When a force works in the same direction as a body moves, the entire force acts on the body. In many cases, however, the force points in a different direction. When an object slides down a slope, for instance, gravity acts straight downward, but the object moves at an angle. The effective force on the object is a vector quantity related to but separate from the original force. The two vectors are related through trigonometry.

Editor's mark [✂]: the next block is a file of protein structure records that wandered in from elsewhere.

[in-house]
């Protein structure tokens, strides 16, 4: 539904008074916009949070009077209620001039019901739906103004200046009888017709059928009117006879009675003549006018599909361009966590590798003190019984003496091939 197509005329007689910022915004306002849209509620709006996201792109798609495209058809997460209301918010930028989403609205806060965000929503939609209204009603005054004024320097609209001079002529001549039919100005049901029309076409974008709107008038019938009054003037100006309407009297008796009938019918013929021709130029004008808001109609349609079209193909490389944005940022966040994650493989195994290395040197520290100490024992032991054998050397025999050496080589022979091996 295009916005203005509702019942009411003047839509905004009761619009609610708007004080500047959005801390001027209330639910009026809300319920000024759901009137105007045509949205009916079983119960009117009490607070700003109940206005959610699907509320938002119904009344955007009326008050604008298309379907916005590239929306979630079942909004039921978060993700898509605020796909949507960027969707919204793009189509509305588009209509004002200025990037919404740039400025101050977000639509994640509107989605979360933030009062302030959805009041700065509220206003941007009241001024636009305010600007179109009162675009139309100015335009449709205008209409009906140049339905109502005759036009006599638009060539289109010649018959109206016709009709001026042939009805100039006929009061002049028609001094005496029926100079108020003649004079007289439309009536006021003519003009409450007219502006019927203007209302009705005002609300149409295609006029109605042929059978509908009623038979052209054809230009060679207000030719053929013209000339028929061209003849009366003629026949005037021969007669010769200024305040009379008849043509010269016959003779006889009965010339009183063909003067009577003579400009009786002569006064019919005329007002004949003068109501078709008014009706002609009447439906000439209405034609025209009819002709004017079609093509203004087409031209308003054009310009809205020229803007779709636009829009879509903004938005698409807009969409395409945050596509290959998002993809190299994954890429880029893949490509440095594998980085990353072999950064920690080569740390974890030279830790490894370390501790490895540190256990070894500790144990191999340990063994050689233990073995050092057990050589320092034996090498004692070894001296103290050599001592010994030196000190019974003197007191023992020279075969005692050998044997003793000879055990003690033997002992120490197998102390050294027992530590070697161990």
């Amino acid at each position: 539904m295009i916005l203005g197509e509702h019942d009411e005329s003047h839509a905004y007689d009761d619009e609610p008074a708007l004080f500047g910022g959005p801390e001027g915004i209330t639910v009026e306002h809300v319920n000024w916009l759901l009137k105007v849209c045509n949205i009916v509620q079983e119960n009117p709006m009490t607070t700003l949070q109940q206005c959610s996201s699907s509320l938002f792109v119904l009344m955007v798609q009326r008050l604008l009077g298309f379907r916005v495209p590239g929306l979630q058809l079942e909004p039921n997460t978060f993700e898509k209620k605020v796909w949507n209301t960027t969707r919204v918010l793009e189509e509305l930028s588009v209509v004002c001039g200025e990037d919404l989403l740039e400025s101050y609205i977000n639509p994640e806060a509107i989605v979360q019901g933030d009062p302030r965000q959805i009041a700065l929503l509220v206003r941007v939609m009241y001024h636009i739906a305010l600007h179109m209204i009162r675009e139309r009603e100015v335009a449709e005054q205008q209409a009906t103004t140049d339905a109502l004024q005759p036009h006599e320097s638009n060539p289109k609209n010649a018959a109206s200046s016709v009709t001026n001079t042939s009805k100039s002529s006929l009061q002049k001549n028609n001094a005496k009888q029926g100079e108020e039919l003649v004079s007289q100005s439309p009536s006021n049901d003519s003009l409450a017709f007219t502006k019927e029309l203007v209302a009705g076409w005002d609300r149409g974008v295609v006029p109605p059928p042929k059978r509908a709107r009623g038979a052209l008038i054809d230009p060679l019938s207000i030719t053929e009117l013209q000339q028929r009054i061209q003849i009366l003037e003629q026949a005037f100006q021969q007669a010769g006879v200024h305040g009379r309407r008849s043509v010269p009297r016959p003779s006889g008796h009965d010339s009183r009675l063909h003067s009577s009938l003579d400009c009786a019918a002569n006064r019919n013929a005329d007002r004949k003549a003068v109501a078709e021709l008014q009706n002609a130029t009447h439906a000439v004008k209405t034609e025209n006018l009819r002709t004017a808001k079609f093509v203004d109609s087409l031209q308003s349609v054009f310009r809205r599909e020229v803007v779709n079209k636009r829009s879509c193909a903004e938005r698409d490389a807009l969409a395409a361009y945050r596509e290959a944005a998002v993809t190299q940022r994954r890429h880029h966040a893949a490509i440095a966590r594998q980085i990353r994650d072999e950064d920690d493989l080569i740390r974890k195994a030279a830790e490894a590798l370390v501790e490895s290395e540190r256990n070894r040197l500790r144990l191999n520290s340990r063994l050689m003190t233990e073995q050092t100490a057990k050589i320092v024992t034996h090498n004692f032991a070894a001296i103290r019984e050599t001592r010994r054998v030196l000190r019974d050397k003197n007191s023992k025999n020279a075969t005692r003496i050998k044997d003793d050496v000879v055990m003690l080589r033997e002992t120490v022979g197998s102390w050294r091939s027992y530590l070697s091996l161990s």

Things You'll Need
- Scientific calculator
Subtract the angle between the force and the resultant vector you want to calculate from 90. If, for instance, the force acts at a 30-degree angle from the object's direction of motion then 90 - 30 = 60.
Find the sine of this angle. With the example for Step 1, sin (60) = 0.866.
Multiply this answer by the original force. If the force equals, for instance, 100 Newtons then 0.866 × 100 = 86.6 Newtons. This is the magnitude of the resultant force vector on the object.
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